Before that Hulme was MD of Marcos, a British Sports car manufacturer, and also founded magnetic filter start-up Magnom, whose designs are used by Formula One and JCB amongst others. Hulme was selected as one of the Evening Standard’s 1,000 most influential Londoners and has also featured on Wired’s Top 100 Digital Power Broker’s in the UK every year since the list began, as well as being awarded an honorary doctorate by University Arts London.
Hulme is an influential design evangelist with a strong Twitter following who thinks at a global level and believes in the importance of empathising with customers; “falling out of love with your customers is the precursor to failure”, he says. Here he is speaking at the G8 Innovation Conference back in June 2013.
Avid Larizadeh Duggan: Educated at Stanford University and Harvard Business School, Larizadeh Duggan has been “a developer, product manager, founder, investor and advisor” since first entering the start-up ecosystem in 1998. She made her first investments at Accel Partners in 2006 and has worked in product management at Skype and eBay.
Having been a programmer since her college days, and as well as founding Bottica, a global marketplace for independent fashion accessory brands, Larizadeh Duggan is probably best known for leading Code.org and the “Hour of Code” project in the UK, which has signed up over 1,000 classrooms. A recent session took place at no. 10 Downing Street where the Prime Minister spent an hour being taught how to code by a group of school children.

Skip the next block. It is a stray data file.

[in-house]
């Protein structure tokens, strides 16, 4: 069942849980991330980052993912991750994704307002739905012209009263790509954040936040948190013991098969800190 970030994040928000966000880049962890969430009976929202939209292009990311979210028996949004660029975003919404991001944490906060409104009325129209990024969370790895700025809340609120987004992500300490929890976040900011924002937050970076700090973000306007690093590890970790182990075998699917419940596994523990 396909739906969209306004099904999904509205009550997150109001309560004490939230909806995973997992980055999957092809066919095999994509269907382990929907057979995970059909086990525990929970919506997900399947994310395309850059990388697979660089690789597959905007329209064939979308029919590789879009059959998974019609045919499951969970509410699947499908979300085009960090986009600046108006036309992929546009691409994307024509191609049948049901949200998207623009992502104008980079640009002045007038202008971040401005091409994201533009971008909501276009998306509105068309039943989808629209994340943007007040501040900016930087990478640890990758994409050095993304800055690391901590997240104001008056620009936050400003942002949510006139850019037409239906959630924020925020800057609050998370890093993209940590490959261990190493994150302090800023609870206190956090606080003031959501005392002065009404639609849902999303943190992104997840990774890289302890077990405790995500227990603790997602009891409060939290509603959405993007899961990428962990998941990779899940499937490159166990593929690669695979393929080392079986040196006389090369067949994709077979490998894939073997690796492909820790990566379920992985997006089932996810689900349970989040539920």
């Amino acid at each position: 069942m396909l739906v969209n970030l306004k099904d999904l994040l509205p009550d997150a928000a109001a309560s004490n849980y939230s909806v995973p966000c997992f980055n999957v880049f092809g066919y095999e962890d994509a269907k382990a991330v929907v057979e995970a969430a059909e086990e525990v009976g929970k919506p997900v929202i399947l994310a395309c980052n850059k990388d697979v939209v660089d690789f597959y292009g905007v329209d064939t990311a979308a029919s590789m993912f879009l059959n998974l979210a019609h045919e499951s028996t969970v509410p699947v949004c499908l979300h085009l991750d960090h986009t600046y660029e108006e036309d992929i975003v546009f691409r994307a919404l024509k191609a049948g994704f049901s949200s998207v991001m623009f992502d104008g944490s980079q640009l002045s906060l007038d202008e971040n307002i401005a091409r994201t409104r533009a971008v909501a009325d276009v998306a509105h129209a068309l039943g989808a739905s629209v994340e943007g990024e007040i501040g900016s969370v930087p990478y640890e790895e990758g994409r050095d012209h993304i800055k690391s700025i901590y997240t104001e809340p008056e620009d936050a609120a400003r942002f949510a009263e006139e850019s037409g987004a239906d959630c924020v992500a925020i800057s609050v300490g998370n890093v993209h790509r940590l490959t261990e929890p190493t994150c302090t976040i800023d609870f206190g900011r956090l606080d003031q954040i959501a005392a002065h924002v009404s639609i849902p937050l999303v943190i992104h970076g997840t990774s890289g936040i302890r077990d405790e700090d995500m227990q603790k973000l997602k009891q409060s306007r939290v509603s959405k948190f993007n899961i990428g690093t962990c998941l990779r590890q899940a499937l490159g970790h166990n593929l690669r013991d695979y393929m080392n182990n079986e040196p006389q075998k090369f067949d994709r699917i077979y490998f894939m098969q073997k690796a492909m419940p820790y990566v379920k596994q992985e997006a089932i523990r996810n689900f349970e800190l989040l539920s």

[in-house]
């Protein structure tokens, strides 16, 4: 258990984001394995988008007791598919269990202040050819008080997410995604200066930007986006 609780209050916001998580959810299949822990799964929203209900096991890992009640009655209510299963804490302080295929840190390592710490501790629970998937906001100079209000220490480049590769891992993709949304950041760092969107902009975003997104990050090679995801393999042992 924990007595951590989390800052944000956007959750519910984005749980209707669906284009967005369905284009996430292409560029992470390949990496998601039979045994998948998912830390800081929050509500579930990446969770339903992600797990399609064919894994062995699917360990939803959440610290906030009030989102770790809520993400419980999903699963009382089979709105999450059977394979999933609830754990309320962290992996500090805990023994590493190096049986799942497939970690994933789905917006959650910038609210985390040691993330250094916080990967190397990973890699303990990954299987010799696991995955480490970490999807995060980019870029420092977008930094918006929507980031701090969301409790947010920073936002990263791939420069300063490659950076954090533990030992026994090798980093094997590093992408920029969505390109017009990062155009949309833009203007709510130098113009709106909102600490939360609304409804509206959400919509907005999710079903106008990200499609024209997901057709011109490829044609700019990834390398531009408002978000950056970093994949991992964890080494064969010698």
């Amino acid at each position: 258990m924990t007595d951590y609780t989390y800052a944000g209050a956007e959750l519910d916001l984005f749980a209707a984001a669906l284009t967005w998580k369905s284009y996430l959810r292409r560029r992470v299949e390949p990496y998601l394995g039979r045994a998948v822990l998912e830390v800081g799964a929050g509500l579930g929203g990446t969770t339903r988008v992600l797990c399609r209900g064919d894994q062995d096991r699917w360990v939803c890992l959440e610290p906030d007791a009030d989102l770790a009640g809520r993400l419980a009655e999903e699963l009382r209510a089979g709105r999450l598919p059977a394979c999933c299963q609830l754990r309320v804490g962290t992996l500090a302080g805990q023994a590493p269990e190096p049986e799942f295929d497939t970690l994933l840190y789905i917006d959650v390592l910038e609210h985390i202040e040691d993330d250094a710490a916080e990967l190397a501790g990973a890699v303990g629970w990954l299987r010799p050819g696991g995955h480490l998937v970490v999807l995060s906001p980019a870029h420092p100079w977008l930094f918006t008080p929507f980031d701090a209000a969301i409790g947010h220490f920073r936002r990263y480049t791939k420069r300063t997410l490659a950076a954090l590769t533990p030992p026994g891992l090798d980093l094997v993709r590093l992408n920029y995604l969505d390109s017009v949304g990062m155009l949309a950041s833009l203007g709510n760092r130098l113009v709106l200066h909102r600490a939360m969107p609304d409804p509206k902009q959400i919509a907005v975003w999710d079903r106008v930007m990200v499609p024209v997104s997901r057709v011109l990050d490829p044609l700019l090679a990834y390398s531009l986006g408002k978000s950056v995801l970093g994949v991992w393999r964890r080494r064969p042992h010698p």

Well-connected, influential and very highly thought of on the London Start-up scene Avid specialises in ecommerce, media/content properties and online communities.
Peter Read: “active angel investor and advisor for more than 15 years in London, Berlin, Stockholm, and the US”, Read was also president of Nielsen Entertainment in Los Angeles, and MD of Entertainment Insights.
An Oxford graduate, Read’s LinkedIN profile reveals that he has made a substantial number of angel investments, examples include FarFetch, Qapital, Wool and the Gang and CityMapper, as well as advising companies such as LoveFilm, Skype, JustGiving and Yahoo.
Read is also a supporter of Entrepreneur First, a Fellow of Wellington College, and a Digital advisor to Oxfam, Sport England, and the Roundhouse. His Twitter feed shows him to be an extremely active and dedicated follower of trends, hot companies, tech and investment.